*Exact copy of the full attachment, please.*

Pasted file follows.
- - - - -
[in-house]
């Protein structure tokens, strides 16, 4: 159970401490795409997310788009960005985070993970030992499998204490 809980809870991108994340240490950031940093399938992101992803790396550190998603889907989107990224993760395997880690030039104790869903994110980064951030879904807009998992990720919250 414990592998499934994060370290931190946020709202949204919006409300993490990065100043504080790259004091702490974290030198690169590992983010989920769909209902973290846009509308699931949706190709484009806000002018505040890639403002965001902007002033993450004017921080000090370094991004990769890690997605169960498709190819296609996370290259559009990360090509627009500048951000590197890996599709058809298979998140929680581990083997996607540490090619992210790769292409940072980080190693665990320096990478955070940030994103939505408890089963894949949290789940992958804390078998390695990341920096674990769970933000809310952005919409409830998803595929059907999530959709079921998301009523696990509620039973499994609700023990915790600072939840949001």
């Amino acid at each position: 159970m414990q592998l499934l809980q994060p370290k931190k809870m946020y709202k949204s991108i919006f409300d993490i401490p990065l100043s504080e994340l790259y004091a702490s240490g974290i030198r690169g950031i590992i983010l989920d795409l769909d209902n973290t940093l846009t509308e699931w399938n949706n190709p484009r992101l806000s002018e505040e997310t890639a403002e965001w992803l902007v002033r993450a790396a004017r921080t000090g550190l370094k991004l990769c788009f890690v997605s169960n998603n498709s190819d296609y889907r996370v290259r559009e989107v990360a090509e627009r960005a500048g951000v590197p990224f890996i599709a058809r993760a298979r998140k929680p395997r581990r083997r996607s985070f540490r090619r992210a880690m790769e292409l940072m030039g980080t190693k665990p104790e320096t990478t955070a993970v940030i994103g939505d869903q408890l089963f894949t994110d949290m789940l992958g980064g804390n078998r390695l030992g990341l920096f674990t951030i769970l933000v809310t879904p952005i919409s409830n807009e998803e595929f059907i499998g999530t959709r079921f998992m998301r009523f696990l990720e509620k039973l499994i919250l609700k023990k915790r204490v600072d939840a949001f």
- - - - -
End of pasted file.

[in-house]
């Protein structure tokens, strides 16, 4: 159970401490795409997310788009960005985070993970030992499998204490 809980809870991108994340240490950031940093399938992101992803790396550190998603889907989107990224993760395997880690030039104790869903994110980064951030879904807009998992990720919250 414990592998499934994060370290931190946020709202949204919006409300993490990065100043504080790259004091702490974290030198690169590992983010989920769909209902973290846009509308699931949706190709484009806000002018505040890639403002965001902007002033993450004017921080000090370094991004990769890690997605169960498709190819296609996370290259559009990360090509627009500048951000590197890996599709058809298979998140929680581990083997996607540490090619992210790769292409940072980080190693665990320096990478955070940030994103939505408890089963894949949290789940992958804390078998390695990341920096674990769970933000809310952005919409409830998803595929059907999530959709079921998301009523696990509620039973499994609700023990915790600072939840949001």
């Amino acid at each position: 159970m414990q592998l499934l809980q994060p370290k931190k809870m946020y709202k949204s991108i919006f409300d993490i401490p990065l100043s504080e994340l790259y004091a702490s240490g974290i030198r690169g950031i590992i983010l989920d795409l769909d209902n973290t940093l846009t509308e699931w399938n949706n190709p484009r992101l806000s002018e505040e997310t890639a403002e965001w992803l902007v002033r993450a790396a004017r921080t000090g550190l370094k991004l990769c788009f890690v997605s169960n998603n498709s190819d296609y889907r996370v290259r559009e989107v990360a090509e627009r960005a500048g951000v590197p990224f890996i599709a058809r993760a298979r998140k929680p395997r581990r083997r996607s985070f540490r090619r992210a880690m790769e292409l940072m030039g980080t190693k665990p104790e320096t990478t955070a993970v940030i994103g939505d869903q408890l089963f894949t994110d949290m789940l992958g980064g804390n078998r390695l030992g990341l920096f674990t951030i769970l933000v809310t879904p952005i919409s409830n807009e998803e595929f059907i499998g999530t959709r079921f998992m998301r009523f696990l990720e509620k039973l499994i919250l609700k023990k915790r204490v600072d939840a949001f």